- The Black-and-Red play on NBC twice, ESPN2 once, NBC Sports Network six times, and UniMas three times.
- Rivalry week: Week three of the MLS season is rivalry week with D.C. United facing off against its Eastern Conference rival, the New York Red Bulls.
- Mark your calendars: D.C. United will play against the 2012 Supporters Shield winners San Jose Earthquakes at home on 6/22 at 7:00pm and play against the regular season Eastern Conference Champions Sporting Kansas City at home on 5/19 at 5:00pm.
- Beat the heat: Between June and September, where average temperatures and humidity in the nation’s capital soar, D.C. United has no games during the daytime.
With an array of family and budget friendly ticket packages, from season tickets to a four-game entry package, it's never been easier to be a part of the Black-and-Red. Buy your season tickets, half-season tickets, or four-game plans today HERE.
How was your holiday break?
Joe Willis: It’s been pretty awesome. Back in St. Louis for pretty much all of it, hanging out with my family, so it was a pretty good break.
Do you have a lot of friends who are still back in St. Louis?
JW: Yeah, a lot high school friends I hadn’t seen in a while, so it was good times.
So, when are you leaving for England?
JW: I’m leaving tonight – my flight is at 6:15 p.m.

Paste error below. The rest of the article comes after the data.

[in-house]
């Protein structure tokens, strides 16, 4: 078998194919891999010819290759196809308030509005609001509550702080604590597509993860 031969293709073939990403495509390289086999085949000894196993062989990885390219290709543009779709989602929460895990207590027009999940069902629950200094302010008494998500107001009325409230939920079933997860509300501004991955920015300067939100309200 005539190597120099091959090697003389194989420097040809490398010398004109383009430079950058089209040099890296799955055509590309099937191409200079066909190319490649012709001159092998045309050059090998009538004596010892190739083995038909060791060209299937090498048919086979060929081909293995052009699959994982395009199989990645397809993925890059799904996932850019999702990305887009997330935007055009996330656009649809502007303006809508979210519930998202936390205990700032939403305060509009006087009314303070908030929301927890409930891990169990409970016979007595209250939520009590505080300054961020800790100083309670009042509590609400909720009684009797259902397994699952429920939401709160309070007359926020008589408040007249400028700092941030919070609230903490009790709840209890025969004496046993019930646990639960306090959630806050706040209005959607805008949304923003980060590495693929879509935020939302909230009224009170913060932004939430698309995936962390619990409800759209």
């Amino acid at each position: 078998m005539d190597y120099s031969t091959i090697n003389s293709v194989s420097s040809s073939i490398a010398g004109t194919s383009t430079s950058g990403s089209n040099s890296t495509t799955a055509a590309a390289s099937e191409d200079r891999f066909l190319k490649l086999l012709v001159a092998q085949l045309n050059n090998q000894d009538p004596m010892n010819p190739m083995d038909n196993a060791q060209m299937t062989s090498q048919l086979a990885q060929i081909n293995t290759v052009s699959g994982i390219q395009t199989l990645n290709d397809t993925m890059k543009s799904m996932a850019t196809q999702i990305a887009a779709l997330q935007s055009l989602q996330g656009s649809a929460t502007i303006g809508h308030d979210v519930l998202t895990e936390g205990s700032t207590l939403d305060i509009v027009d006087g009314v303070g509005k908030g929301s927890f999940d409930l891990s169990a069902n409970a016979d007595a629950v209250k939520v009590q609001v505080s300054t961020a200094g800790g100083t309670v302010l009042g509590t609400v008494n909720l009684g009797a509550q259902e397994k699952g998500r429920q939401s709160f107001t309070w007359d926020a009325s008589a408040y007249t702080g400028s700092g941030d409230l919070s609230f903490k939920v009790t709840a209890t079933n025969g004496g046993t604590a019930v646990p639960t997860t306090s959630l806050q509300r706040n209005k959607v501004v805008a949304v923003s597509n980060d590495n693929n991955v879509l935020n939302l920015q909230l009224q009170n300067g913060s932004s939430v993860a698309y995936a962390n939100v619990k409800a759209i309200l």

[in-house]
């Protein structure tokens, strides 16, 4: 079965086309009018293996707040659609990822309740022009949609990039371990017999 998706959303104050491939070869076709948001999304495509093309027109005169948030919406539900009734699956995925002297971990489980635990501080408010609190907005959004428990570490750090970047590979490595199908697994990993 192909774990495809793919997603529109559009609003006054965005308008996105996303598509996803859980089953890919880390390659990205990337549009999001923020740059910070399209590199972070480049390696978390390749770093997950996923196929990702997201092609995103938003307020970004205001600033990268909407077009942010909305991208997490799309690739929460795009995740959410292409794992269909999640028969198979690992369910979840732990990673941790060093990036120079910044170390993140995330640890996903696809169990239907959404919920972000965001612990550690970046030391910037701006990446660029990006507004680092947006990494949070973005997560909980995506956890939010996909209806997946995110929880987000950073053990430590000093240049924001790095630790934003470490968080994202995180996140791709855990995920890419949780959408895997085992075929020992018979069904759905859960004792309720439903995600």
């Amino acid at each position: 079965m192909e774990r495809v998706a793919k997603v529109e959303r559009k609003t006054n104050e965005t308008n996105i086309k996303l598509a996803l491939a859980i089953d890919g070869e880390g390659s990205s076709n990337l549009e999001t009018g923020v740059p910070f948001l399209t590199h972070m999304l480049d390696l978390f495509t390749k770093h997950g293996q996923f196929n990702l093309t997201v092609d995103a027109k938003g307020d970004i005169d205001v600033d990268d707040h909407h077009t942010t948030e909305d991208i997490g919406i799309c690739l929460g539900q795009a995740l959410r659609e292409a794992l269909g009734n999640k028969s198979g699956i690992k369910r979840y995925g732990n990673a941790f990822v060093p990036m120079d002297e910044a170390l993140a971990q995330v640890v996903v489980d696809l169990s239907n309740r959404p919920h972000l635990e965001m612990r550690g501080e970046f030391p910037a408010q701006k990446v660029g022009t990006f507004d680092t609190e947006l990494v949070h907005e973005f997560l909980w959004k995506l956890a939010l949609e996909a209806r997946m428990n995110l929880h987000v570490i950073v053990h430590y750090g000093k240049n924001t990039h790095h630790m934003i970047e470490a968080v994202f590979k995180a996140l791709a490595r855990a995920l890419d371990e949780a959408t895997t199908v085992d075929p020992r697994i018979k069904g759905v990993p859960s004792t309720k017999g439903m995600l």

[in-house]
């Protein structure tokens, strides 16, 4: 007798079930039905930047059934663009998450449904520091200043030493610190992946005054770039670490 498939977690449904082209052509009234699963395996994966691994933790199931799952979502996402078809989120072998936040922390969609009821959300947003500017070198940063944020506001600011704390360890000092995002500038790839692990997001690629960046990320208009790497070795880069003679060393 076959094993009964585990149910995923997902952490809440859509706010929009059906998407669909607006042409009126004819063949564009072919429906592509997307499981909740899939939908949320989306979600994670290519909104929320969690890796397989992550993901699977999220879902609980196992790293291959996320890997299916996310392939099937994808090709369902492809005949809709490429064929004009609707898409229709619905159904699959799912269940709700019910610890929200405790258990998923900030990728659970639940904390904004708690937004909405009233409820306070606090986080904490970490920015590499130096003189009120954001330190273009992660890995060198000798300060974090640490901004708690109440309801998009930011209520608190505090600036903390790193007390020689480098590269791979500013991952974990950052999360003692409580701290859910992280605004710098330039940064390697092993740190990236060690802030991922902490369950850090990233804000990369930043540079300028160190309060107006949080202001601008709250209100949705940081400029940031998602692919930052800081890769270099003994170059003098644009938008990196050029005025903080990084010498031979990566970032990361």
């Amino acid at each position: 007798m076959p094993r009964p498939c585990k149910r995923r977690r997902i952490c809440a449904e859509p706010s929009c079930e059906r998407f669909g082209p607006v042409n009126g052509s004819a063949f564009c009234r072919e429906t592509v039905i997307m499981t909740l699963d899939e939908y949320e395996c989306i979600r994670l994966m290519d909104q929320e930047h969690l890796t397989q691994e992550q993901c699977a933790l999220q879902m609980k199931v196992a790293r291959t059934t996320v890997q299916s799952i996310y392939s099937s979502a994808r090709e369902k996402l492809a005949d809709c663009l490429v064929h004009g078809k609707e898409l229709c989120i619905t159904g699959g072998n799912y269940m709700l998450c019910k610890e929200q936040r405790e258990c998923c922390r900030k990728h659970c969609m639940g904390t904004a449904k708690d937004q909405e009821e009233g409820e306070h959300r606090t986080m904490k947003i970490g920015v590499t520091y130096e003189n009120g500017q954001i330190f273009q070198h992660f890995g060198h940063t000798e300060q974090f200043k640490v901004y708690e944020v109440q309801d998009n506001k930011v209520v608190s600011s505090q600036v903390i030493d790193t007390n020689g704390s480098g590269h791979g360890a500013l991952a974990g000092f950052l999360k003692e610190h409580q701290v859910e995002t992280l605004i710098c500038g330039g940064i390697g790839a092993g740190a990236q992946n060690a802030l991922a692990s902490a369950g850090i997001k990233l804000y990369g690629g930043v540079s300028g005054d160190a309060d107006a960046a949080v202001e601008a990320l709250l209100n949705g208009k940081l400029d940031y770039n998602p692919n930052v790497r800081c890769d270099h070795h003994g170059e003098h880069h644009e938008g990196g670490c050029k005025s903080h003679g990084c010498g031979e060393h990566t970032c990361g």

Are you all packed and ready to go?
JW: Ha! Nope. I am not packed at all, haven’t even started packing. Yeah…I know. It’s going to be a pretty busy day – have to take care of a bunch of stuff before I head over there, but it should be alright.
How did this opportunity to train with Sunderland materialize?
JW: A little while ago, [D.C. United goalkeeping coach] Pat [Onstad] came up to me and told me that there might be an opportunity for me to train with an English team over the break and he asked me if I wanted to do it, and I told him, ‘Absolutely.’ Anytime you have an opportunity to train with a Premier League team, you’re not really going to pass it up.
How long are you over there?
JW: I’ll be over there until – so I fly over there tonight [January 8] and I’ll be flying back on January 16.
Have you ever been to England or any other part of Europe?
JW: I have been. I went to England, actually I trained with three different teams for three weeks right before I got drafted by DC. So basically, this time two years I was over there. That’s the only time I’ve been over there.
Which teams were you training with two years ago?
JW: I spent a week with Tottenham Hotspur, I spent a week with Fulham and then I spent a week in Wales with Cardiff City.
So, you’ve had experience being over there. How would you say living and playing in the U.K. is different from the U.S., if at all?
JW: It’s fun, I like it. It’s pretty similar, to be honest, as far as the way they go about their daily business. It’s a little more high-profile, I guess, but it’s pretty similar.
What are you hoping to accomplish with this training stint?
JW: My goals are really to enjoy myself and take it as a learning experience, try to learn as much as I can from the coaches I have over there. It’s always fun to get a fresh perspective from different coaches.
With Andy [Najar] being over there in Belgium, are there any plans for you guys to meet up and grab a Belgian waffle over there or some fish and chips in England?